From Wikipedia, the free encyclopedia
July 28, 1949
|July 20, 1969 for
the Oakland Athletics
Last MLB appearance
|October 2, 1986 for
the San Francisco Giants
|Earned run average
Career highlights and awards
Vida Rochelle Blue Jr. (born July 28, 1949) is
a former Major League Baseball left-handed
pitcher. In a 17-year career, he played for the Oakland
Athletics, San Francisco Giants, and Kansas City
In 1970, after spending the season in the
minor leagues with the Iowa Oaks of the American
Association, Blue was called up in September, making two starts
that provided a glimpse of what was to come. On September 11, he shut out the Kansas City
Royals 3-0, giving up only one hit, to Pat
Kelly in the eighth inning. Ten days later, he no-hit the Minnesota
Twins, 6-0, at Oakland-Alameda County
Coliseum, with the lone baserunner being Harmon
Killebrew, who walked in the fourth inning.
Blue was a southpaw power pitcher. He possessed a
breaking curveball that he threw on occasion and an above average
change-up, but his signature pitch was a blistering fastball that
dialed up to nearly 100 miles per hour. In The Neyer/James Guide to
Pitchers, all-time hits leader Pete Rose stated that Blue 'threw as hard as
anyone' he had ever faced, and
baseball historian Bill
James cited Blue as the hardest-throwing lefty, and the second
hardest thrower of his era, to only Nolan Ryan.
Blue had a 24-8 record in 1971, winning both the Cy Young and MVP
one other starting pitcher, Roger Clemens in 1986, has
since won an MVP Award. That season, the Athletics won the American
League West title for the franchise's first postseason berth
since the Philadelphia Athletics in the 1931 World
Series. He was the youngest American League player in the 20th
Century to win the MVP Award. He was
the starting pitcher for the American League in the 1971 All-Star Game, and
for the National
League in the 1978 All-Star Game.
Blue won 20 games in 1973, 17 games in 1974, and 22 games in 1975, as an integral
member of the Oakland Athletics five straight American League
Western Division pennants from 1971-1975, and three consecutive
World Championships in 1972, 1973, and 1974.
In 1976, baseball commissioner Bowie Kuhn vetoed an
attempt by Oakland A's owner Charlie Finley to sell Blue to the New York
Yankees and in 1977, Kuhn cancelled a proposed trade
of Blue to the Cincinnati Reds. In both instances,
Kuhn said the trades would be bad for baseball because they would
benefit already powerful teams without making them give up any
significant talent in return. At the end of the 1976 season, nearly
the entire A's roster of star players from Oakland's championship
teams left with Baseball's new free agency, or were traded off by
Finley, leaving Blue, who was still under contract with Oakland, to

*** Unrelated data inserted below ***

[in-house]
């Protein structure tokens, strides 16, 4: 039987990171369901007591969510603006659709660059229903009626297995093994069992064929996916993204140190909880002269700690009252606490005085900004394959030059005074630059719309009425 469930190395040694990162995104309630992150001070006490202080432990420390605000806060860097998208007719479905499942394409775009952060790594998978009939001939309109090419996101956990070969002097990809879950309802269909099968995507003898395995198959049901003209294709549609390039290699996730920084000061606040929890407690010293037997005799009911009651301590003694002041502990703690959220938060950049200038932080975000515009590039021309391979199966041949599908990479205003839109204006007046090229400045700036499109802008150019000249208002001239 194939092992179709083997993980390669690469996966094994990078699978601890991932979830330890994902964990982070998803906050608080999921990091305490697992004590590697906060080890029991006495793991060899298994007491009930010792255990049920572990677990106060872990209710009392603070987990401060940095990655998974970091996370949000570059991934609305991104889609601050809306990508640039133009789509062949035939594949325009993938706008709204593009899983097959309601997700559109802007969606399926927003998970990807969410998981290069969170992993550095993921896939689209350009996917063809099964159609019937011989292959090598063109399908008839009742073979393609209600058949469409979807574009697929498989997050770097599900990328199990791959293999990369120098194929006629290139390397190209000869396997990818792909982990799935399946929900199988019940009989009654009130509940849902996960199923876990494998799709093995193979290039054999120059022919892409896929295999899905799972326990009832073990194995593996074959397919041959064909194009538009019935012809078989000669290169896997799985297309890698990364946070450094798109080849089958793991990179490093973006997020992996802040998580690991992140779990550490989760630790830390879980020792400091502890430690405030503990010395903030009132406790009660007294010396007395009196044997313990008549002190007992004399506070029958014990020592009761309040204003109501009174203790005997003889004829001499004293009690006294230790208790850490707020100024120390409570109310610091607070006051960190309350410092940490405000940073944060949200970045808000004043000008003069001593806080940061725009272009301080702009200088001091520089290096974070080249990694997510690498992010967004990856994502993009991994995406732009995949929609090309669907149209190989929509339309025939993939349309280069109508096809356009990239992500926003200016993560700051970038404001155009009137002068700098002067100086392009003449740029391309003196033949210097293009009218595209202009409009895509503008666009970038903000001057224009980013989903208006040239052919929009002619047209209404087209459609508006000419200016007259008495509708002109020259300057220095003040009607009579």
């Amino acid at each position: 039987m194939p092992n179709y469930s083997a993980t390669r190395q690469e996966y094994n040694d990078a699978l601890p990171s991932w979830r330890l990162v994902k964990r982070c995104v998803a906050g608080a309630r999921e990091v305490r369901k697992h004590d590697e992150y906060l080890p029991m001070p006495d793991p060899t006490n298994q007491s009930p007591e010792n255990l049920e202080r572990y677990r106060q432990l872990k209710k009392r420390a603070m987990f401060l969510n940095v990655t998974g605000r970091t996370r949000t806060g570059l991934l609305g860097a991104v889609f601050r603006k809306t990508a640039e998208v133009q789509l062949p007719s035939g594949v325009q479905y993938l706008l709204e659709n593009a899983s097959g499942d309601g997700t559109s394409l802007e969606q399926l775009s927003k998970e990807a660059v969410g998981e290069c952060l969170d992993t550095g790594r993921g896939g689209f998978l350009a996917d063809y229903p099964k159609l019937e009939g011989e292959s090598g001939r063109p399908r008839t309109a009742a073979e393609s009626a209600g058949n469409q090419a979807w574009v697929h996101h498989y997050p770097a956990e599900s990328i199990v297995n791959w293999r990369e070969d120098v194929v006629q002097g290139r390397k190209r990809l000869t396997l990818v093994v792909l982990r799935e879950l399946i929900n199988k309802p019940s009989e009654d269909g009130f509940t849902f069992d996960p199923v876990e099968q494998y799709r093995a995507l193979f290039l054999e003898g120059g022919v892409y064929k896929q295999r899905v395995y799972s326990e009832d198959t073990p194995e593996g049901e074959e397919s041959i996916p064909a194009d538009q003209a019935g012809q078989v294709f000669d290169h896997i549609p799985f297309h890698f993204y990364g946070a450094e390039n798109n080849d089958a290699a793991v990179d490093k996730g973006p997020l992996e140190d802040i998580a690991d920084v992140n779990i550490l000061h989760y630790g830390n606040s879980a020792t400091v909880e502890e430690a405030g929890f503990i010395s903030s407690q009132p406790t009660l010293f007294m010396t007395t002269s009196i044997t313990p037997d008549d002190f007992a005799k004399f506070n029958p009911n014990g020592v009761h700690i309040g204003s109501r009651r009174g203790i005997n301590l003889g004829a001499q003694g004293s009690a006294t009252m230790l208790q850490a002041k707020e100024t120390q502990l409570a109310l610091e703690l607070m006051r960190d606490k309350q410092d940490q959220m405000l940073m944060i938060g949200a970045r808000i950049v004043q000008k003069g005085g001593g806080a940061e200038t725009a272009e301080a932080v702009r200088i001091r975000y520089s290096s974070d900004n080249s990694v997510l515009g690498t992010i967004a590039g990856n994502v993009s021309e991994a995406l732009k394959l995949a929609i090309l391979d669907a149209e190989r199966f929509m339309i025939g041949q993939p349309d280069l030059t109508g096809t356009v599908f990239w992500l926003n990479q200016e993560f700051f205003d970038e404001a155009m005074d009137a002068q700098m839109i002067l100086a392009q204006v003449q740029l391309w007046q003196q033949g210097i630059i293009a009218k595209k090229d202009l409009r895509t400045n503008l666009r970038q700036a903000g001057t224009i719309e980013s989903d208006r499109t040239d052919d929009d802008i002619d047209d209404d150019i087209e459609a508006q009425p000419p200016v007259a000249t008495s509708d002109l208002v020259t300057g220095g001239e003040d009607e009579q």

mentor a new team of primarily rookies and other young players. In
1978, Blue was traded to the San Francisco Giants.
In 1978, Blue won 18
games as he led the Giants to 89 wins and a second-place finish in
League West Division, which was won by the Los Angeles
Dodgers. His great year was rewarded as he won the Sporting News
National League Pitcher Of The Year. He, along with Chili Davis, were the
last players before Ichiro Suzuki to wear their given name on the back of
their uniforms instead of their surname, having both done so with the
Blue battled drug addiction over the course of his career. After
the 1983 season, he and
former teammates Willie Wilson, Jerry Martin and Willie Aikens
pleaded guilty to attempting to purchase cocaine. In 1985, he testified in the Pittsburgh drug trials. Blue
also made a name and career after baseball for himself in the San
Francisco Bay Area by donating his time to many charitable
causes, mostly promoting baseball in the inner city. In 1971, Blue accompanied Bob Hope on his USO Christmas tour of Vietnam and other military
installations. Vida currently lives in Costa Rica and is active in promoting the
sport of baseball in that country.
Blue remains active, working for numerous charitable causes
including Safeway All Stars Challenge Sports,
celebrity golf tournaments, and
charities for the children.
Vida Blue at Baseball
September 21, 1970
Twins-Athletics box score at Baseball Almanac
September 21, 1970
Twins-Athletics box score at Baseball Reference.
"A Bolt of Blue
Lightning". TIME Magazine. 1971-08-23. http://www.time.com/time/magazine/article/0,9171,877278-2,00.html. Retrieved
The Neyer/James Guide to Pitchers, 2004, ISBN 0-7432-6158-5.
"The Mighty Fastball".
espn.com. 2004-06-15. http://sports.espn.go.com/espn/print?id=1822135&type=story. Retrieved
American League MVP and Cy
Young Award winners at Baseball Reference
1971 Most Valuable Player
award voting results at Baseball Reference.
1971 Cy Young Award voting
results at Baseball Reference
Great Baseball Feats, Facts and Figures, 2008 Edition, p. 152,
David Nemec and Scott Flatow, A Signet Book, Penguin Group, New
York, NY, ISBN 978-0-451-22363-0.